Thanks to the global pandemic there’s been a significant increase in the demand for legal documents like the power of attorney. Previously, people had the option of travelling overseas to personally handle their own legal and financial matters. However, with the restrictions on international travel as well as increased quarantine measures, some people are now resorting to appointing someone else (ie, an attorney) to handle those matters on their behalf. In most cases, the legal appointment or authority achieved by signing a power of attorney.
As a leading provider of notary public services in Sydney, witnessing and notarising the power of attorney intended for overseas has always been one of our most common requests and we handled powers of attorney from countries all over the world.
How do I write the power of attorney?
The specific form or legal wording necessary to create a legally effective and valid power of attorney will vary between different countries (and potentially between different states within those countries).
Some clients have tried to write their own power of attorney and we have seen many different variations of poorly prepared documents, including some documents written on irrelevant legal forms on the assumption that every legal document is the same. Law is complex. Attempting to deal with the law across borders and different jurisdictions is even more complex. It’s best to not guess – ask your lawyer overseas.
Ultimately, the power of attorney is intended to be part of a larger transaction or dealing. You’re appointing an attorney overseas to handle your legal or financial matters on your behalf. In many cases, a lawyer in that country may also be acting for you or your attorney in relation to those legal or financial matters. It makes the most sense for that lawyer to be helping you with writing the power of attorney that’s valid and legally effective in that country.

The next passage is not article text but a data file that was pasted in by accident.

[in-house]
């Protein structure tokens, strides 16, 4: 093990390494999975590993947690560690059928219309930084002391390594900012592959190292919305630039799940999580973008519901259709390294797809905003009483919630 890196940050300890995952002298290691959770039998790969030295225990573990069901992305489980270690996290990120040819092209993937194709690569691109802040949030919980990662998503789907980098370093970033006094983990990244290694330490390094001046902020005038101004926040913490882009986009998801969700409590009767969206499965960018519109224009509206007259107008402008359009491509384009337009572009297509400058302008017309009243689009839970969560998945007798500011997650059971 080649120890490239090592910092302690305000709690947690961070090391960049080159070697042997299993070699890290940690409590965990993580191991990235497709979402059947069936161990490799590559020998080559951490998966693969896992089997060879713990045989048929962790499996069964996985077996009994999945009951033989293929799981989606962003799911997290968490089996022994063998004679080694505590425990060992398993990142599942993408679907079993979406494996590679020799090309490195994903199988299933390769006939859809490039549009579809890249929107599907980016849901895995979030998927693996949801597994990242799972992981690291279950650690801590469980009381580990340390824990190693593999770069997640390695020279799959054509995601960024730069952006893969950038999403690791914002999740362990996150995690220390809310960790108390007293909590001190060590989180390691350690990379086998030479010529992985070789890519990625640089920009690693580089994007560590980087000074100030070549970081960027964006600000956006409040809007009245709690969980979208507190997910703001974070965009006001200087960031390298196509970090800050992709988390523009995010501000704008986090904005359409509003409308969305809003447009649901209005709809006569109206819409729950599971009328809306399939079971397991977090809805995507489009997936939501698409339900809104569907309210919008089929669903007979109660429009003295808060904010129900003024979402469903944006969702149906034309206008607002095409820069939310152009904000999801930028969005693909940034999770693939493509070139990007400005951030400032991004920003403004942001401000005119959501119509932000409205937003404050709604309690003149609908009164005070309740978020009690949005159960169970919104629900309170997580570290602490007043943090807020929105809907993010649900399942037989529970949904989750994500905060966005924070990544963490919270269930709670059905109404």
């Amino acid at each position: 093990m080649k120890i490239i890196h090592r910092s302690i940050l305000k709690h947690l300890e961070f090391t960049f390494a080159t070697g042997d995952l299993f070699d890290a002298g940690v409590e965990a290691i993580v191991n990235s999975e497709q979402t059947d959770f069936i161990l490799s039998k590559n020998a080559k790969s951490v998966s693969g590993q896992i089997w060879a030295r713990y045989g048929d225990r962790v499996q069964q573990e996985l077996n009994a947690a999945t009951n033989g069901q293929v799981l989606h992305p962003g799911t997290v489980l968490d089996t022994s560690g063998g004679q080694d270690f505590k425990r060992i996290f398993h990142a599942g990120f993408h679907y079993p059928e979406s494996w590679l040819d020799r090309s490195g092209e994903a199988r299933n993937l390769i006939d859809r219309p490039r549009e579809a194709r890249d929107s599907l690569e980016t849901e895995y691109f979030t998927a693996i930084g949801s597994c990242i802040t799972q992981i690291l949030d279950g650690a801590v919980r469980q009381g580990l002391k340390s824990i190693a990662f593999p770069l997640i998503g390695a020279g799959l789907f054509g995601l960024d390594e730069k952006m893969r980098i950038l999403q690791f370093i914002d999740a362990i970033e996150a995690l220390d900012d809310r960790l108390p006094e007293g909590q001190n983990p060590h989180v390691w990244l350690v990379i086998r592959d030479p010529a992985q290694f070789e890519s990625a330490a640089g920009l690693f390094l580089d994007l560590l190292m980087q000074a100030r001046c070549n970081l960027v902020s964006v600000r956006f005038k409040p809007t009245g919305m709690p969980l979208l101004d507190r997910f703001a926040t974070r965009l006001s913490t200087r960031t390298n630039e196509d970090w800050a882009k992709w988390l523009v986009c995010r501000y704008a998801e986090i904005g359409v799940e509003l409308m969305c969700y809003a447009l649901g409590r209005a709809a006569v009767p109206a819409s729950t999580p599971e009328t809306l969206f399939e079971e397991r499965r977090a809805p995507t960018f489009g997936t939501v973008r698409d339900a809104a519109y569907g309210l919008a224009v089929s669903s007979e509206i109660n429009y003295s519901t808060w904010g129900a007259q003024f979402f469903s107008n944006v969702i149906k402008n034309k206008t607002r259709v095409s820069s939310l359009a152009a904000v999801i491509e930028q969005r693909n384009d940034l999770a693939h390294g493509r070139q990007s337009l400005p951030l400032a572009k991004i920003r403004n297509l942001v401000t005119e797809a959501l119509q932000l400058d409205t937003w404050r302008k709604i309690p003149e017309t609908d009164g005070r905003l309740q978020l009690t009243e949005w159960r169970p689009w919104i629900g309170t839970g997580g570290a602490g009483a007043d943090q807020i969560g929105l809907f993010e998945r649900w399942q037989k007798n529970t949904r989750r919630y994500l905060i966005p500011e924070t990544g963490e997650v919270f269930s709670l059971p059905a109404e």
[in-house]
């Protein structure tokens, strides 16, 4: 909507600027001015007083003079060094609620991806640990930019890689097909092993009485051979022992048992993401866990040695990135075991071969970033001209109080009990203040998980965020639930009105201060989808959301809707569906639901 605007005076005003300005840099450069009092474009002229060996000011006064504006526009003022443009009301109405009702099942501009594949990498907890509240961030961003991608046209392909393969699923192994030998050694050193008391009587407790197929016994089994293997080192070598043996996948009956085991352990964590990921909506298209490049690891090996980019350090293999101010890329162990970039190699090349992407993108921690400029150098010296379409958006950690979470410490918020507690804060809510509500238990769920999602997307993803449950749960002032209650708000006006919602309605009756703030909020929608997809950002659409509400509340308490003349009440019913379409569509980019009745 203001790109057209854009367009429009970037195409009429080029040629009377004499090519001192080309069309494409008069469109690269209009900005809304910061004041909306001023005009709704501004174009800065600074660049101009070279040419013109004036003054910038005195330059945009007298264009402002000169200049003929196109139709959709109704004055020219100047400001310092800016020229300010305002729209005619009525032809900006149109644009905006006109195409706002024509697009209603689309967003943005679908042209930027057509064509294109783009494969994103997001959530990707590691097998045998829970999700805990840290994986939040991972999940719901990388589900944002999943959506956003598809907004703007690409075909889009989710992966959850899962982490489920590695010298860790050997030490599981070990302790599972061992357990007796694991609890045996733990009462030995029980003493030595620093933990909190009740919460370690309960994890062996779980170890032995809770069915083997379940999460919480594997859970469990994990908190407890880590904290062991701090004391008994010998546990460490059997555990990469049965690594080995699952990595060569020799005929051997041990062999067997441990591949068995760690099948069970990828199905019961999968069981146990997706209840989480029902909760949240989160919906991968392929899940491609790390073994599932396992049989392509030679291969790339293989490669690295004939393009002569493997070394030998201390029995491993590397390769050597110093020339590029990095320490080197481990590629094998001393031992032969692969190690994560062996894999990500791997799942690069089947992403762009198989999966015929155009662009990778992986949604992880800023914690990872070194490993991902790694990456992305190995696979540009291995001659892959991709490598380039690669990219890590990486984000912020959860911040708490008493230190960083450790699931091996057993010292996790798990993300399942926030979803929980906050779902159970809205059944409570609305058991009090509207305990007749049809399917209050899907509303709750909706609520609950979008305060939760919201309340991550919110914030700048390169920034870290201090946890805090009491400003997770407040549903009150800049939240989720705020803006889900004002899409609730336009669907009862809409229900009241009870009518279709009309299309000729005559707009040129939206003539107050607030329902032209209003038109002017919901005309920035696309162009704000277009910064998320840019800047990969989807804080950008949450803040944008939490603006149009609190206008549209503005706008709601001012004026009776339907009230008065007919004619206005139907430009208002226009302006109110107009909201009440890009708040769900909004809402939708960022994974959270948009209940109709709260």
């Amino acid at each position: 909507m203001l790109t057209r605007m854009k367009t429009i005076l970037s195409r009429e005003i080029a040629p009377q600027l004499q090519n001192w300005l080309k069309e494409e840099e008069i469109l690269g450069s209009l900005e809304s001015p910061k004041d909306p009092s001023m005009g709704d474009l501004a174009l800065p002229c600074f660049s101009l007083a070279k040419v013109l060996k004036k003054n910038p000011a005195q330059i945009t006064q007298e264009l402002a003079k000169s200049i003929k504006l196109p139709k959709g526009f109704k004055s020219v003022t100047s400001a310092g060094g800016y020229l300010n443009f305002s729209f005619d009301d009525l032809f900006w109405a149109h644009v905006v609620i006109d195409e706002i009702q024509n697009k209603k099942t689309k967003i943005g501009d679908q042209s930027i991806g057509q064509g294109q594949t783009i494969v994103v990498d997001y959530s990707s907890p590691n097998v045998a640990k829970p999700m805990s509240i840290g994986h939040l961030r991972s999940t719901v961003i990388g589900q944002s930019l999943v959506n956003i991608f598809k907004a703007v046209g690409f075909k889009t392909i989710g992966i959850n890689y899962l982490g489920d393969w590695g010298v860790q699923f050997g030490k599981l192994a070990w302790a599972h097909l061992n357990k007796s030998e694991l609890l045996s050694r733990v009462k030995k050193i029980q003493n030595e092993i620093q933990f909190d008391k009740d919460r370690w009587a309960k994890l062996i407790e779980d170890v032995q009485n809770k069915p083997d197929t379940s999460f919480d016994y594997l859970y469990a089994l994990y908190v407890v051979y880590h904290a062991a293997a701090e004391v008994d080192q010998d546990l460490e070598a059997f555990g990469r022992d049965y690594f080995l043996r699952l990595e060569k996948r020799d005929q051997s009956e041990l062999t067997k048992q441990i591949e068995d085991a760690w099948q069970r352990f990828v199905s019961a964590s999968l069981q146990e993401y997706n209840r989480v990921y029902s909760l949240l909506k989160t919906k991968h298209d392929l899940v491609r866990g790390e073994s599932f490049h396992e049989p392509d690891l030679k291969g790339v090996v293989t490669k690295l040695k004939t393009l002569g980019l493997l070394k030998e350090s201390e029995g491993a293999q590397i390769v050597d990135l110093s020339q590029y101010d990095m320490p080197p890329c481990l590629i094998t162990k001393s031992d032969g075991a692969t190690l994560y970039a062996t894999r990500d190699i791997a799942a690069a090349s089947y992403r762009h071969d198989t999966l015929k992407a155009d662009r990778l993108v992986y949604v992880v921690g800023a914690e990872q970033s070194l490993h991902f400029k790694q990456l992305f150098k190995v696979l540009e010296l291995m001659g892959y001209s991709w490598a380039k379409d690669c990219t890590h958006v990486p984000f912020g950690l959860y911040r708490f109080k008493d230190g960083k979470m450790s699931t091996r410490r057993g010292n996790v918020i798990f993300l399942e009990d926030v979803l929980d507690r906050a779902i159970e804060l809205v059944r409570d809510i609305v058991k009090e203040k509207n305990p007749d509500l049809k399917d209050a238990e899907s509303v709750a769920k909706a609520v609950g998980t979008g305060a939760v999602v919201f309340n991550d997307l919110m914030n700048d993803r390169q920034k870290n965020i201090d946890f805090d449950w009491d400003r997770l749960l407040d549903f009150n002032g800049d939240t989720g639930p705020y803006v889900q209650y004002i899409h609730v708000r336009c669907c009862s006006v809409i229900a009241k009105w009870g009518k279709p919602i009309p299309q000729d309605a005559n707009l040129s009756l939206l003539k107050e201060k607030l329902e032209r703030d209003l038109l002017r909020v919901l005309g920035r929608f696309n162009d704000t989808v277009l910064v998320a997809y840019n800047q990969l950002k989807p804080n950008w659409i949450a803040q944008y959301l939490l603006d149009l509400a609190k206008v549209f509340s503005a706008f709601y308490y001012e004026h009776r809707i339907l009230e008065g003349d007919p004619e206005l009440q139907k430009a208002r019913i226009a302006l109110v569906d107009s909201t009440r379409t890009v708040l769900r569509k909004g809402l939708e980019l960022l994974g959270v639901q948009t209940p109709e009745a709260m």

Can I use an Australian power of attorney in another country?
It’s always best to use a power of attorney from the intended destination country if you want it to be valid in that country. If you use an Australian power of attorney, you rely on the law of that country to recognise that the Australian power of attorney will be recognised or valid in that country – but why not check first, especially before spending money on the legal processes (like notarisation)?
The standard power of attorney used in New South Wales includes a specific paragraph that “This power of attorney is designed for use in New South Wales only.” For example, the NSW power of attorney includes references to NSW legislation, being the Powers of Attorney Act 2003, which has little to no relevance outside of New South Wales – especially outside of Australia. Despite this, there have been a handful of clients who still use this form and/or consult an Australian lawyer and that lawyer has naively (or mistakenly) prepared or recommended those clients to use that form.
In those cases, whenever clients approach us with a power of attorney prepared in Australia (or according to the standard forms in Australia), we always recommend that they have their lawyer overseas approve it before they sign it and arrange for it to be notarised.
Do I need to have the notarised power of attorney authenticated or stamped with an apostille?
In addition to notarisation, some countries also require the power of attorney to be authenticated by the Department of Foreign Affairs and Trade (DFAT) and legalised by their foreign office in Australia, or stamped with an apostille which is also issued by DFAT. Each country has its own specific requirements and if you have any questions about this, you should consult your lawyer in the intended destination country for more information.
If in doubt, we can provide you guidance as to the technical legal position is according to international law and conventions, however, the technical position is not always appreciated in the practical sense by actual people or organisations that you may be dealing with (especially if they have a different view of what’s required).